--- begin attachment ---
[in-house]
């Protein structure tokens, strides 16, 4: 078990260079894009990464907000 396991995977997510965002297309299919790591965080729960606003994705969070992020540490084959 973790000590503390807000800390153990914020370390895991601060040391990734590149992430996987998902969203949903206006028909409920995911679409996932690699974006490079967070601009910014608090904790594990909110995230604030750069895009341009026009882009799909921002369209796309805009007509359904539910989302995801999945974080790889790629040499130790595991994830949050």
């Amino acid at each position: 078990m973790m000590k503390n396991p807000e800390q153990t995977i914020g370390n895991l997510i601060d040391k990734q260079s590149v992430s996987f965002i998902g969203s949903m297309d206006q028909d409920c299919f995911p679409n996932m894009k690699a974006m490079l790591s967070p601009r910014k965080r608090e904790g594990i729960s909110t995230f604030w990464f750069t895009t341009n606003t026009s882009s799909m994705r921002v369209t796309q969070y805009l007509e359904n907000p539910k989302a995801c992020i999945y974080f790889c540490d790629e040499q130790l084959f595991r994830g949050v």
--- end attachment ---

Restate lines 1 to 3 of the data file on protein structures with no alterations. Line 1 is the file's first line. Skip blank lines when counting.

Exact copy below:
[in-house]
């Protein structure tokens, strides 16, 4: 078990260079894009990464907000 396991995977997510965002297309299919790591965080729960606003994705969070992020540490084959 973790000590503390807000800390153990914020370390895991601060040391990734590149992430996987998902969203949903206006028909409920995911679409996932690699974006490079967070601009910014608090904790594990909110995230604030750069895009341009026009882009799909921002369209796309805009007509359904539910989302995801999945974080790889790629040499130790595991994830949050």
């Amino acid at each position: 078990m973790m000590k503390n396991p807000e800390q153990t995977i914020g370390n895991l997510i601060d040391k990734q260079s590149v992430s996987f965002i998902g969203s949903m297309d206006q028909d409920c299919f995911p679409n996932m894009k690699a974006m490079l790591s967070p601009r910014k965080r608090e904790g594990i729960s909110t995230f604030w990464f750069t895009t341009n606003t026009s882009s799909m994705r921002v369209t796309q969070y805009l007509e359904n907000p539910k989302a995801c992020i999945y974080f790889c540490d790629e040499q130790l084959f595991r994830g949050v």